I am far, far, far from being a fan of Donald Rumsfeld. But I can still recognize that he stated an observation in a clear, unique, and quotable way.
As a Maker, as a self-taught experimentalist, as an amateur engineer, you are up against the undeniable fact that there are things you don't know. But what is worse, is that there are things you don't know you don't know.
I just ran into another one of those during a random Wikipedia crawl. Say you are working with fiberglass. The known unknown is that you are dealing with toxic chemicals. MEKP (a common resin catalyst) is not something you want on your hands. So this is something you realize you need to educate yourself about, and in the meantime treat with caution; wear goggles and gloves and have a good source of fresh air, for starters.
The unknown unknown is that there is potential chemistry to know as well. Get a little acetone into the mix (as can happen easily with us prop-makers) and you have created the conditions under which acetone peroxide can form in small amounts.
Acetone peroxide is a primary high explosive.
This is the dangerous side of hobby work, Maker experimentation, small prop building, DIY. If you are doing it right, you have a healthy respect for the limits of your own knowledge, and recognize that you need to be asking questions.
But because the world is complex, and there are complex interactions possible in even some very basic systems, you won't always know there is a question involved. You simply don't know that you are walking into something you don't know.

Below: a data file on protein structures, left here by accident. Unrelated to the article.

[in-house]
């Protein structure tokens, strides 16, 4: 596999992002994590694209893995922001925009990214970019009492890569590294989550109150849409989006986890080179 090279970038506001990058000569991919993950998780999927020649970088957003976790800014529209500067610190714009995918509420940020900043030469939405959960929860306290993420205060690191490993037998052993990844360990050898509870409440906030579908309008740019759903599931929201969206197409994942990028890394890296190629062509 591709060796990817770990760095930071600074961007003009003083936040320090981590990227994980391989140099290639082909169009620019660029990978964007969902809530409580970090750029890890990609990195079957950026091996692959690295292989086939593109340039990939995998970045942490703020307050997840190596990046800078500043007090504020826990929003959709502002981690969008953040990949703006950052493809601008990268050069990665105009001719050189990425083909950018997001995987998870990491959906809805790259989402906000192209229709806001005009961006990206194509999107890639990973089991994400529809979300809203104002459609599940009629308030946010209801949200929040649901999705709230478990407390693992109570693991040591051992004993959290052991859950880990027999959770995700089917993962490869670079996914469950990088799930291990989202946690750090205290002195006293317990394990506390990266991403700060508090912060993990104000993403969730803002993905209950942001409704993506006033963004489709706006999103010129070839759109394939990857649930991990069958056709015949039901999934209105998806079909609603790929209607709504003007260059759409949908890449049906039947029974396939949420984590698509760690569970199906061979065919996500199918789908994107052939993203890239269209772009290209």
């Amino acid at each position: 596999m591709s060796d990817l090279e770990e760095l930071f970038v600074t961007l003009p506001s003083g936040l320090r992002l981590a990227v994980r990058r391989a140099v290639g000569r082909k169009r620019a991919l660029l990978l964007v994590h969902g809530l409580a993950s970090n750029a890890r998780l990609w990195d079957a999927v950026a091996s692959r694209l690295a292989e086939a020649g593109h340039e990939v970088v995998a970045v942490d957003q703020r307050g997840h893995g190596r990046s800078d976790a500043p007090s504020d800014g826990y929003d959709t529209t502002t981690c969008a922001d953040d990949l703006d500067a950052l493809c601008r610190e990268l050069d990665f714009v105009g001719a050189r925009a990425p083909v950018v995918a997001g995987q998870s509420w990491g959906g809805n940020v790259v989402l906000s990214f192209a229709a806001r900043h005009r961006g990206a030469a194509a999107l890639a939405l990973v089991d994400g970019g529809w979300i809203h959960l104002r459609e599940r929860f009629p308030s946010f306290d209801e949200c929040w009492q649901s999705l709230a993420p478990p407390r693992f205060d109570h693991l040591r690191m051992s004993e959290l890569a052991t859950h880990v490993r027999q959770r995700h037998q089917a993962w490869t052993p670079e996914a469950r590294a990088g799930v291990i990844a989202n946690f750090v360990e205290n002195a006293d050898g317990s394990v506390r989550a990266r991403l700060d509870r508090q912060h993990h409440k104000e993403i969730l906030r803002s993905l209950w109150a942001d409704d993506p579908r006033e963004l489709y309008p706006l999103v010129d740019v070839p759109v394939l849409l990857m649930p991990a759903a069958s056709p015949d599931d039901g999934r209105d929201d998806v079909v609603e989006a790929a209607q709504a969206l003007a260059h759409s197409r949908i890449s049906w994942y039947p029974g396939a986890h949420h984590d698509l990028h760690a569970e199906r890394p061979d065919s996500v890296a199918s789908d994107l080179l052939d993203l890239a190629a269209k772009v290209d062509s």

The limits of self-knowledge are very much on my mind right now. I just published a new Instructable. It got singled out by the editors, front-pages, and got me a three-month free membership.
Problem is, I'm pretty sure I don't know what I'm talking about. I tried to say in the Instructable that I was largely self-taught and could easily be wrong. But apparently I wrote convincingly enough, there are people who think I can instruct them.
Well...follow that particular path of self-doubt far enough and you'd decide most Instructables shouldn't exist. I have to trust, I guess, that everyone within that system understands that it is amateurs speaking to other amateurs, the blind leading the blind (if you can still say that -- actually, the few blind I've known were great navigators and I'd follow them unhesitatingly).
It still makes me want to yank down the Instructable post-haste. Instead I'm probably going to settle for going back to the drawing board////PhotoShop and cleaning up some of my diagrams so they come a little closer to actually being as accurate as I fear someone might be mistaking them as.
(In my darker moments, I also think Instructables, the electronics section at Radio Shack, indeed the body of the Maker iceberg below that tiny visible bit of people actually making things, is all about selling the illusion. That most of the kits don't get finished, most of the classes don't confer tangible benefit, most of the tools sit in a drawer unused. Heck -- I know this is true for most of what I attempt! So what makes a good article or build document is not about explaining how to do something. It is about making it look easy -- or at least easy enough, for the reader to hold and own for a few precious moments the illusion that they could do it too.)